Articles: Estate Planning

‘Tis the Season: A Gifting Opportunity

Posted on November 26, 2018 by Jill Fairchild

If you are in the holiday spirit this season, you may wish to make gifts using the 2018 annual federal gift tax exclusion amount. To qualify for the annual federal gift tax exclusion, gifts must be made no later than December 31, 2018. You may give up to $15,000 to as many recipients as you Read more >

Estate Planning Alert: New Tax Law Doubles the Federal Estate Tax Exemption Amount … For Now

Posted on January 29, 2018 by Lasher Holzapfel Sperry & Ebberson

The Tax Cuts and Jobs Act, signed into law by President Trump on December 22, 2017, is the most significant U.S. tax reform to be enacted in over thirty years. One of its many components is the near doubling of the federal estate, gift, and generation-skipping transfer-tax exemption amount applicable to individuals. The Act raised Read more >

Tangible Personal Property: Planning for the “Small Stuff” in Your Will

Posted on September 25, 2017 by Lasher Holzapfel Sperry & Ebberson

Heirs battling over seemingly “small” personal property items after a loved one has died is a heartbreaking yet familiar scenario in the probate world. While such disputes might seem petty to outsiders, the issue of who gets mom’s favorite purse, dad’s music collection, or even grandmother’s little blue ceramic bowl is often a deeply personal process that can Read more >

Checklist: Estate Planning Essentials During Your Washington Divorce

Posted on June 19, 2017 by Lasher Holzapfel Sperry & Ebberson

If you’re currently weathering the stress of a divorce, the last thing you may be thinking about is updating your estate planning documents. Your divorce can have a major impact on your estate plan, however, with implications for you, your children, and those who depend on you. You should consider making the following updates to Read more >

The Federal Gift Tax Annual Exclusion and Lifetime Exemption

Posted on May 18, 2017 by Christopher Yoson

The most fundamental part of any gifting program is the federal gift tax annual exclusion. This exclusion allows a taxpayer to make a maximum gift of $14,000 (for 2017) each year to an individual free of tax and reporting (i.e., there is no need for the taxpayer to file a gift tax return). This is not a Read more >

Estate Tax Planning in Uncertain Times

Posted on February 13, 2017 by Lasher Holzapfel Sperry & Ebberson

Repeal of the federal estate tax has been a cornerstone of President Trump’s tax reform promises. Given the Republicans’ majority sweep in both houses of Congress this past November, repeal efforts that have stalled in the past are now a viable possibility. Although repeal is likely to be on the table legislatively at some point Read more >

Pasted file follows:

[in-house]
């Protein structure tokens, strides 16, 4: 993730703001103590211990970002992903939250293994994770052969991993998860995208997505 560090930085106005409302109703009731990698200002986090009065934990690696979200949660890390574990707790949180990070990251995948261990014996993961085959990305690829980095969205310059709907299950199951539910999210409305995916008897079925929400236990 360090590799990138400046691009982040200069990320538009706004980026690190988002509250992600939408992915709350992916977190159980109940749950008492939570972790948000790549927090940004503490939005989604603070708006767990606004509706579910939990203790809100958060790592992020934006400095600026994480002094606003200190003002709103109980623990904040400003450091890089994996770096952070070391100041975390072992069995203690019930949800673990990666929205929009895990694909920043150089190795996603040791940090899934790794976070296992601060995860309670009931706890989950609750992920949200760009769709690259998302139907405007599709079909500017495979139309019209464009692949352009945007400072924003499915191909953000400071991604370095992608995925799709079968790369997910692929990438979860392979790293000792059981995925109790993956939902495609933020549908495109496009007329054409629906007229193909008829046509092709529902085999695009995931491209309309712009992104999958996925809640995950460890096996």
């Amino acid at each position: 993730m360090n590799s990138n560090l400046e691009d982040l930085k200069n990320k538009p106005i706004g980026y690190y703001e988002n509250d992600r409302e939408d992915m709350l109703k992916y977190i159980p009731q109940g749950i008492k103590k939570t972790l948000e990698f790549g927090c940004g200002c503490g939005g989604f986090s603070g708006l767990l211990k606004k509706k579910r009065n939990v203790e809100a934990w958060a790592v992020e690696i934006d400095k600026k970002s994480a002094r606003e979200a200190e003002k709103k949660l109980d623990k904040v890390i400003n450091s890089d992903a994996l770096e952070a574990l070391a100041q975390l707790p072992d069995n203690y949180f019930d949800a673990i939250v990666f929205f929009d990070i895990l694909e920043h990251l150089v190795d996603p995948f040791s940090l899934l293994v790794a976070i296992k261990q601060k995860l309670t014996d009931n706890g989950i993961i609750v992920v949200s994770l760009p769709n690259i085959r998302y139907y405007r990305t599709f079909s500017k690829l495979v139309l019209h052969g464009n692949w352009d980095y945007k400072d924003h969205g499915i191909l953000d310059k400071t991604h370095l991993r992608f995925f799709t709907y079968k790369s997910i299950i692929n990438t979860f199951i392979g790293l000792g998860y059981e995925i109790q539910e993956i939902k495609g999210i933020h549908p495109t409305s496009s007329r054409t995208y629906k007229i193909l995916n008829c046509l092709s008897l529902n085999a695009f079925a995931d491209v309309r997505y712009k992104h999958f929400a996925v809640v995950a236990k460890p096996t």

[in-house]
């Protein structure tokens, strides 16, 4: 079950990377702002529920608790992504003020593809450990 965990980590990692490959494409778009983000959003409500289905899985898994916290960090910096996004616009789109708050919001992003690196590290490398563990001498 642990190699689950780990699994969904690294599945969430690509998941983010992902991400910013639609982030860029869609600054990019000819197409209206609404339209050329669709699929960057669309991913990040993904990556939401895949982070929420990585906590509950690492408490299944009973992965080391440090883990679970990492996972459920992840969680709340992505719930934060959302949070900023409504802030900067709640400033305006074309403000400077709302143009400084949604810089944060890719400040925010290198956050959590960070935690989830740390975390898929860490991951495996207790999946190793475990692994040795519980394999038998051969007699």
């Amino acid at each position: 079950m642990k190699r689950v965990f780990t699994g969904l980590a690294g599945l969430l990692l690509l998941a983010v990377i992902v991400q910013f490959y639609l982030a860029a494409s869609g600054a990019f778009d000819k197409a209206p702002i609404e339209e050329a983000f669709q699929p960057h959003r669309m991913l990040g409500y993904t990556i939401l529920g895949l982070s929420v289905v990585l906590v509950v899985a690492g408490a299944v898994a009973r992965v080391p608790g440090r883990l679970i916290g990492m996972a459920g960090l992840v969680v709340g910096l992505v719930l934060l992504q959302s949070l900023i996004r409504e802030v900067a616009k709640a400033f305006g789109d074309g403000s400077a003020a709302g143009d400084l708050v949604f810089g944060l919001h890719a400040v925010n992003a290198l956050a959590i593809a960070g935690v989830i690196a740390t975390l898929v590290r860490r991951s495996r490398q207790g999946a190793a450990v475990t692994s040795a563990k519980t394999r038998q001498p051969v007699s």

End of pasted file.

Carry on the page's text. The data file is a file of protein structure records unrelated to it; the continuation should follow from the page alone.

Beneficiary Designations for Life Insurance & Other Nonprobate Assets: They’re Harder Than You Think

Posted on December 12, 2016 by Christopher Yoson

When you are reviewing or revising your estate planning, it is very important to pay very close attention to how nonprobate assets will pass. Getting it done right is harder than you think. “Nonprobate” assets, like retirement accounts and life insurance proceeds, are those assets that typically pass to intended recipients upon death by beneficiary Read more >

How to Prevent Will Contests in Your Estate

Posted on October 28, 2016 by Lasher Holzapfel Sperry & Ebberson

It is important to you that your assets are transferred upon your death in an efficient and effective manner. What if a disgruntled heir decides to contest your Will in court? This could derail your final wishes, drain your estate of its value, and permanently damage relationships between family members that you love. Given these Read more >

Life Insurance Trusts: Consider the Need to File a Gift Tax Return

Posted on April 14, 2016 by Christopher Yoson

Life insurance policies held in irrevocable trusts (commonly referred to as “ILITs” – Irrevocable Life Insurance Trusts) are most commonly funded through gifts of cash to the trust, usually by the grantor of the trust or the insured on the policy. Following the gift, the trustee uses the cash to pay premiums to the insurance Read more >

The Financial Risks of Living Together in Washington

Posted on February 9, 2016 by Hillary Collyer

If you live together in the State of Washington and think that because you’re just “shacking-up” (or cohabiting) with your significant other outside of marriage your assets are protected in the event your relationship ultimately goes south … you had better think again. Although Washington State does not recognize common law marriages (except those originating Read more >